Triglycerides and the Type 2 Diabetes Epidemic

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Dr. Kathy Maupin and Brett Newcomb discuss the considerations in our diet that help prevent obesity and type 2 diabetes.

Did you know that the fat you eat in your diet is not the fat you need to worry about? The fat in your body that is created by your inability to burn the excessive carbohydrates and sugars you consume is far more troublesome. Carbohydrates are only meant to give you energy for physical labor. If you do not run marathons or work in the fields your carbohydrates should be limited to less than 25 grams of carb per meal. More than that and you just increase your triglycerides and store your carbs as fat in your abdomen. Triglycerides are one of the blood fats that increase the risk of heart disease.

All of us need to limit the carbs we consume and the additional sugars that are added to our diets. Americans exercise less and eat more carbohydrates than any other culture in the world. This element of our lifestyle is the reason so many Americans are on lipid-lowering drugs or have type 2 diabetes.

Why do we have so much sugar and carbs in our diet? Sugars make us feel good for a short time. Carbohydrates also make us hungrier so we eat more and buy more processed food. Once again, it comes down to the profit principle. Our diets are so saturated with sugars that we then crave more sugar—just like an addictive narcotic. Check the labels of your food products or drinks and you will find that most of them have added corn syrup or other types of sugar.

America was settled with farmers who worked in the fields and required the energy supplied by a high carbohydrate diet. So, the traditional high-carbohydrate diet has been passed down through the generations and persists even though most of us are no longer farming.

Lets think about food for a minute. It is our bodies’ fuel, and serves an important purpose. The fuel that our cars need isn’t something that should be looked forward to and enjoyed, it is just a means to an end. Food is our fuel, and we should consider it in the same way.

Our digestive system takes the food we consume—the proteins the fats and the carbs as well as the added sugars—and converts most of it into its basic elements; glucose, proteins, and blood fat (called “lipo-proteins” which are cholesterol, and triglycerides).

These simple building blocks are transported through the bloodstream to cells that utilize them to make new cells, tissue, and energy.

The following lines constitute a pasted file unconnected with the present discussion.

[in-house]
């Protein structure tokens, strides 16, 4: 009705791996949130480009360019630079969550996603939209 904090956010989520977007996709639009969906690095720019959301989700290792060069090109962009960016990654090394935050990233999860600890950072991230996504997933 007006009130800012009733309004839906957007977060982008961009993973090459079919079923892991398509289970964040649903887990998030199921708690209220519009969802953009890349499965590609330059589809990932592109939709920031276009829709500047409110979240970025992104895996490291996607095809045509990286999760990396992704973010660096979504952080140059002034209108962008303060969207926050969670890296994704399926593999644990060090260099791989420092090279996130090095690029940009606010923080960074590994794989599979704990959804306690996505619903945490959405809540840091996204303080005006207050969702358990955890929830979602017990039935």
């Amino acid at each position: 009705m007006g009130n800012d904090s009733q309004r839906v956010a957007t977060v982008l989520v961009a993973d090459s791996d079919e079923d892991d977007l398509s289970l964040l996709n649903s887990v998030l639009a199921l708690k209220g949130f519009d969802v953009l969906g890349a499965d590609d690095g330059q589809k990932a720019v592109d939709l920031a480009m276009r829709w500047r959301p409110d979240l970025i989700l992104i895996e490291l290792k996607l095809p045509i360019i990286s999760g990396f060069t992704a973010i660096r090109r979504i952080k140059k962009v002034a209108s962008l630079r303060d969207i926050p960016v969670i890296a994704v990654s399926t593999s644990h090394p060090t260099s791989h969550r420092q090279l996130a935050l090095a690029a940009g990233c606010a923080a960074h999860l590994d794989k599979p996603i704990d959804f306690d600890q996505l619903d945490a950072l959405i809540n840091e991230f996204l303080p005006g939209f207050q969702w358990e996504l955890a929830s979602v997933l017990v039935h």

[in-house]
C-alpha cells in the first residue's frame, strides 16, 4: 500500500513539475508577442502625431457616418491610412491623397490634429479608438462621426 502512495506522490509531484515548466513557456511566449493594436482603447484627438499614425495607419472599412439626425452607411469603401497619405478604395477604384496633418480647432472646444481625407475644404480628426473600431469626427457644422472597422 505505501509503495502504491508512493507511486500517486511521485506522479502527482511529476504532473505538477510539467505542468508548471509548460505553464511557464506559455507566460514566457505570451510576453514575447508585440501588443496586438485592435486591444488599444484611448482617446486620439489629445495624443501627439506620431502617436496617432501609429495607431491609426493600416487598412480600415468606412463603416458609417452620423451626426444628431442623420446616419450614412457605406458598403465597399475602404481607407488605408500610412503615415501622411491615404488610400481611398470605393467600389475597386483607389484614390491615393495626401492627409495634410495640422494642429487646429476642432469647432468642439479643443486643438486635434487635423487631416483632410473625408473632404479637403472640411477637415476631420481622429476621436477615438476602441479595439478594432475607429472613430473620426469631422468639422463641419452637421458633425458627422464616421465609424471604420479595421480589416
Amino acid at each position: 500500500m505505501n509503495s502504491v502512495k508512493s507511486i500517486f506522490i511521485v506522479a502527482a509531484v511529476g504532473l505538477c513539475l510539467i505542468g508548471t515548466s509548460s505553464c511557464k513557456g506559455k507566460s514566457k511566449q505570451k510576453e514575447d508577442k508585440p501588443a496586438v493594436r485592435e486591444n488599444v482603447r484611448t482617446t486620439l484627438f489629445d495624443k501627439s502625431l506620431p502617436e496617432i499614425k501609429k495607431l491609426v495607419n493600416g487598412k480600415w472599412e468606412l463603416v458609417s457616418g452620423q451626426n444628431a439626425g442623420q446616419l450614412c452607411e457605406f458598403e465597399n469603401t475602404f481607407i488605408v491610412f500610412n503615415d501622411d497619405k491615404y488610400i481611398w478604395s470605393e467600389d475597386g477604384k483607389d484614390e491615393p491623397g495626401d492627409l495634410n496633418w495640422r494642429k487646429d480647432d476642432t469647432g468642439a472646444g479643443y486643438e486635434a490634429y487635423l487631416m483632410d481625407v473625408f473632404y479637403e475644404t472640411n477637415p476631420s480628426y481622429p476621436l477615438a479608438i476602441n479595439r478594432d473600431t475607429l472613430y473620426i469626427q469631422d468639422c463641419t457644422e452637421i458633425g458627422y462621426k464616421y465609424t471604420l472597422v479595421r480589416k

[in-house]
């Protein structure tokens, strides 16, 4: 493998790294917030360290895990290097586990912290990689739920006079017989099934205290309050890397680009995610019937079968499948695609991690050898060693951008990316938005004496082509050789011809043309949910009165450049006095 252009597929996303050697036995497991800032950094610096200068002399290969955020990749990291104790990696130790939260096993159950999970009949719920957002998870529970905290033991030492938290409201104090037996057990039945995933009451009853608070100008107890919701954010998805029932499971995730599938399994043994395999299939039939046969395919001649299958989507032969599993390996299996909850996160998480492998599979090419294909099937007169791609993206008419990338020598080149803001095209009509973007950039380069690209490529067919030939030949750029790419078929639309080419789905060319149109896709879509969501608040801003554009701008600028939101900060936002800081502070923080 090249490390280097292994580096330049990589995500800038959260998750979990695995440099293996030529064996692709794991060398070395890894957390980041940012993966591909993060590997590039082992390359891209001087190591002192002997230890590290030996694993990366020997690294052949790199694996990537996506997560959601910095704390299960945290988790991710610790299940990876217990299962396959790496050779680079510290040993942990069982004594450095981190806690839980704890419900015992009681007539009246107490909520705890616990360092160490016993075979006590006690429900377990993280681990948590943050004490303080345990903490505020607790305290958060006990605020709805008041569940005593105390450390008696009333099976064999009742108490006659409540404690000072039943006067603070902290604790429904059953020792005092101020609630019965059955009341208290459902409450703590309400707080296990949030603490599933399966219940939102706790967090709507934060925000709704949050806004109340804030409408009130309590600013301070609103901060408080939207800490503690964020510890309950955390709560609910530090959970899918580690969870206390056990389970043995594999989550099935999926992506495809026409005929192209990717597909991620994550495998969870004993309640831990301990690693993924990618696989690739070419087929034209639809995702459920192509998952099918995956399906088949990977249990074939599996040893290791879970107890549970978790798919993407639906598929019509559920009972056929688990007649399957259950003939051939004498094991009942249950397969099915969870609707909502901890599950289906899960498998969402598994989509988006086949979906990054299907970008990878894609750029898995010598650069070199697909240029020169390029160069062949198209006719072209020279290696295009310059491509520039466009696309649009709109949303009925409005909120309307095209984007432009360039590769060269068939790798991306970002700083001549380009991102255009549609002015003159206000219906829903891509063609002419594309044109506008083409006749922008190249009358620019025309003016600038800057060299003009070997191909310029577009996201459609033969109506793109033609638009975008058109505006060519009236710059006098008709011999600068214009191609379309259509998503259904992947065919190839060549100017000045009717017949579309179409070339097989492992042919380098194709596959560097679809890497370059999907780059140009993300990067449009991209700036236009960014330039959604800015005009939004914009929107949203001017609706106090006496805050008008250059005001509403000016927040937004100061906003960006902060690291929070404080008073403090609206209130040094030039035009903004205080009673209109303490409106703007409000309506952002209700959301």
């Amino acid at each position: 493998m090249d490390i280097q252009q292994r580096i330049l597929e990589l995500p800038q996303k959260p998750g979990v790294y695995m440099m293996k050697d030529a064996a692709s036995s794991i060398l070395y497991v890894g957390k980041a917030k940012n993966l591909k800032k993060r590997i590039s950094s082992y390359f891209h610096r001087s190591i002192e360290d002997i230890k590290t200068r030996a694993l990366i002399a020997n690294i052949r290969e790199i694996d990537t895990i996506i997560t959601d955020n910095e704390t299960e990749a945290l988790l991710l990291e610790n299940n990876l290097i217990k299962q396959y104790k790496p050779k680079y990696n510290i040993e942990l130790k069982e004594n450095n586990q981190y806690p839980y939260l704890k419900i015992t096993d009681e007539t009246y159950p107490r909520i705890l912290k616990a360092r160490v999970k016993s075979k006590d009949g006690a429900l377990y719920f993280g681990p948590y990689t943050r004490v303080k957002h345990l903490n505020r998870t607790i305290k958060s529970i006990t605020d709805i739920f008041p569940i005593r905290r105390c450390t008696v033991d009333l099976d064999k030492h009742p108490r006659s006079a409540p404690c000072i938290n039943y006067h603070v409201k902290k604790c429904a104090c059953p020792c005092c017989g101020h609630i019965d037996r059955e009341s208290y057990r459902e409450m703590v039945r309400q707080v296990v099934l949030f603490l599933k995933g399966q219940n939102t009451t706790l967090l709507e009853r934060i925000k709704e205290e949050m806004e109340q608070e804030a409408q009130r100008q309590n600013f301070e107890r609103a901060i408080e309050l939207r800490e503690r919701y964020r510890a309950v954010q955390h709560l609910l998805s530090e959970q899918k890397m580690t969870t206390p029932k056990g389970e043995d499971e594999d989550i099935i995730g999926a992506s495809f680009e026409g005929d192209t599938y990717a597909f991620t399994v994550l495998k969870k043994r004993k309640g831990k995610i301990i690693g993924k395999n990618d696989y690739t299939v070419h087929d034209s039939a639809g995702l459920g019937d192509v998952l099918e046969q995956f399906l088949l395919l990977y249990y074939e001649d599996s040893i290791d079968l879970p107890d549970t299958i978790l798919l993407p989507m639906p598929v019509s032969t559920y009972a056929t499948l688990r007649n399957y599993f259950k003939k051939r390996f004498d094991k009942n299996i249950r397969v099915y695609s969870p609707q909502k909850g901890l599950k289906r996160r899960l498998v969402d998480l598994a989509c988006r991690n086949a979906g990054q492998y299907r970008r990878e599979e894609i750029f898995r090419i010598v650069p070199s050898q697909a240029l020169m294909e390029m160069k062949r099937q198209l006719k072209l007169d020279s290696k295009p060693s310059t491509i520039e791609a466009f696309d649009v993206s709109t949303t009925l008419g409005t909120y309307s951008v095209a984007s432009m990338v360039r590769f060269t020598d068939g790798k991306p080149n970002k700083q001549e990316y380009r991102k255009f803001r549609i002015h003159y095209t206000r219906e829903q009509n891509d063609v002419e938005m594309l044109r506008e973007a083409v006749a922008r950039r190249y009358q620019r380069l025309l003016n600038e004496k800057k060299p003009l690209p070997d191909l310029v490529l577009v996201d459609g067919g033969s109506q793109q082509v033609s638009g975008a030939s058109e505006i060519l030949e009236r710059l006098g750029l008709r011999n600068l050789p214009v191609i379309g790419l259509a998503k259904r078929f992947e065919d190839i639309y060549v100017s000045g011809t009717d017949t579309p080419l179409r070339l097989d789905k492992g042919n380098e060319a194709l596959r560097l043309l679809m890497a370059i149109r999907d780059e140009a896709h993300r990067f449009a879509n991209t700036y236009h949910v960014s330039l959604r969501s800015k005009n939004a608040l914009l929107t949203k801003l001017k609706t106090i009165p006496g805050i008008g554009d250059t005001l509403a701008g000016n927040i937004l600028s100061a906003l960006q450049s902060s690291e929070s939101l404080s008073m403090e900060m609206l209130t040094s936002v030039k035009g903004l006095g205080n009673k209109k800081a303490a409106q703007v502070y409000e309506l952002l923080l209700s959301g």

In a normal, healthy body, you should crave the food your body needs. If you are building muscle because you work out daily then you should crave protein, and you should then eat protein to build muscle tissue. Muscle is made from protein, not carbohydrates. If you also run, or participate in aerobic activity, then you need carbohydrates to make glucose—which is used by the muscles for energy. Your brain and cells need cholesterol and fats to rebuild cell walls and to store energy. Not getting enough of these elements is unhealthy: being too thin is a real possibility.

All the food groups are necessary for being healthy and rebuilding your cells. Our cells continually break down and require new supplies of nutrients to rebuild and to stay healthy. But what we don’t need is more simple energy which is deposited as fat and increases cholesterol and triglycerides when they aren’t burned off.

Too many carbohydrates in the diet increases insulin. This leads to what we call “insulin resistance.” Your cells get overloaded with sugar and cannot absorb more so the excess gets converted by your body and stored in your fat cells. As you gain more and more weight you become more and more resistant. Triglycerides in the blood increase and you develop type 2 diabetes.

After you have type 2 diabetes, it is very difficult to lose weight. So, preventing it is the best defense. When I find someone with high triglycerides and slightly elevated blood sugar, I start them on Metformin: a drug that aids weight loss by increasing insulin sensitivity. Additionally, drinking alcohol contributes greatly to sugar imbalance and to insulin resistance. The alcohol you consume is mostly sugar. If you want to prevent diabetes and lose weight, you must stop drinking alcohol until you are down to weight.

Your genetic code plays a part in your cholesterol and triglyceride level. Your genes determine if you are at risk for heart disease from high triglycerides and/or cholesterol. Some types of high triglycerides do not lead to heart problems and some do. Your family’s genetics determine that. It is important to get tested for the various lipoproteins to see if you are at risk.

Of course, diet plays a large role in lowering your risk of insulin resistance and diabetes. This is not a low-fat diet, but a low-carb diet. We were mislead for 20 years, but we know that carbs are the problems. We need some fats to repair our brains and cell walls. And, yes. Your cholesterol can also be too low.

Watch this podcast to hear our discussion of the risks run by the average American of becoming diabetic and of having a stroke or a heart attack. We talk about medicines, diets, and treatment regimens that can help you back away from the cliff that leads to diabetes and heart attack. It’s up to you.

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